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Katima to Cape Riding Tips - Rupert Nanni
People often ask me how much assistance you get from the bike and that’s a bit like asking how long is a piece of string. My Torq is fitted with eZee’s cruise control, the eZee Assistance Factor (EAF). This is a cunning little dial that means I don’t have to hold a throttle for hours on end and suffer wrist fatigue. You dial in as much help as you want, and the bike delivers the goods.

“So you can have it turned all the way to full and just sit there” is the next question. Not quite. For starters, the bike is in pedelec mode, so if I don’t pedal, there’s no power. Secondly, riding flat out would significantly shorten the range on each battery and put the motor under unnecessary strain in an already strenuous environment. Namibia is very hot in summer, hovering around 40 degrees Celsius and several sections will be on dirt roads. I would have to tread a fine line between economy and power, and hammering it and nursing the bike home. In various tests, I’d worked out that for my riding style, the Lithium Polymer battery lasted 50km when used heavily, and 75km when used economically.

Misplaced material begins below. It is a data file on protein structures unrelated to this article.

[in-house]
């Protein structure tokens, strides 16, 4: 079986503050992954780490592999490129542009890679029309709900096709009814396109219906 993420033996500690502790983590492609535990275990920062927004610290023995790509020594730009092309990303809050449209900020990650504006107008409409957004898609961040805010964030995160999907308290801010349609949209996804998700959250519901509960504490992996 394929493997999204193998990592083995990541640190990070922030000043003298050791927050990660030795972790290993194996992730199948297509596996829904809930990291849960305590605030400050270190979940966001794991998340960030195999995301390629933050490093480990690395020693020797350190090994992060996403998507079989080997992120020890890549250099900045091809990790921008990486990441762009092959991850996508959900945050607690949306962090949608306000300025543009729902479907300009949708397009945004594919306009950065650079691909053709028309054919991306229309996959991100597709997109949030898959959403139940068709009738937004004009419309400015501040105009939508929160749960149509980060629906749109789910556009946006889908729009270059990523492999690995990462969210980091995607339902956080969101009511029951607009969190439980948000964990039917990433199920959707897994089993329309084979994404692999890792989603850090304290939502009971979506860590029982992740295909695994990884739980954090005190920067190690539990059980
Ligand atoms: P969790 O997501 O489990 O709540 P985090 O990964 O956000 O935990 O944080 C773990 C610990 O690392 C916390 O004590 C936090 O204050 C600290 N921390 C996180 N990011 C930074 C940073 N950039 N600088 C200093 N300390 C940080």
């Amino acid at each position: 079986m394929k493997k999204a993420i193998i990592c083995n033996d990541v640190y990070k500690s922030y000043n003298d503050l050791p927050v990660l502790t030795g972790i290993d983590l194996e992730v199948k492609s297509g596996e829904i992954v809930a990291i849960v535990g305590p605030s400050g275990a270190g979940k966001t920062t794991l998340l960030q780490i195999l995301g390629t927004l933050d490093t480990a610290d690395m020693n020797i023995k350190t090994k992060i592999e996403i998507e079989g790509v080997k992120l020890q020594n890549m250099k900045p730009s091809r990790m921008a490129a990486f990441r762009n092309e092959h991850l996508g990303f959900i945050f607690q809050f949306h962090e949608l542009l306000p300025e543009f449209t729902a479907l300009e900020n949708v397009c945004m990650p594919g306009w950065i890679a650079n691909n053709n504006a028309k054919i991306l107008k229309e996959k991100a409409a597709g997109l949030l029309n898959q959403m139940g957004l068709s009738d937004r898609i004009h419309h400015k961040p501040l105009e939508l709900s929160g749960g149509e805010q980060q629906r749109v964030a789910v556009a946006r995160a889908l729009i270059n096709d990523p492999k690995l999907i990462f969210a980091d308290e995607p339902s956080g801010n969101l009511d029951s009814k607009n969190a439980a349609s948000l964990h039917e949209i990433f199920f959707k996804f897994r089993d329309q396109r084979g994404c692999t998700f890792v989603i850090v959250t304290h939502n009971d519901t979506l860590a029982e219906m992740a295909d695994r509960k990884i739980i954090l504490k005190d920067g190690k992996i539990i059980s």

The other thing I’ve noticed is that the Torq is very economical when used over a certain speed. It’s almost as if it’s fighting gravity up to a point, then momentum takes over and helps. The benefit here is obviously on open roads where you don’t have to stop all the time.

Hill climbing is the big question on everyone’s mind. As I start up a hill, I’d gradually feed in power and check the cycle analyst continually as the gradient increases. If you don’t increase leg power, the watts start to climb, so I would continually turn down the EAF to keep it under 400W. You loose an exponential amount of power by straining the bike on uphills. Letting the power spike for 20m could mean a loss of a couple of km on a flat road. I guess what I’m saying is look up, stand up and pedal!

But the bike is not the only one using up energy. I long ago worked out that cycling energy bars and gels not only cost a fortune, but they can get too much. They’re too sweet and difficult to stomach continually. I still carry one energy drink on the bike, but always have plain water as well. Food wise, there’s nothing like a good old fashioned sandwich or peanut bar and I make a habit of eating something every hour.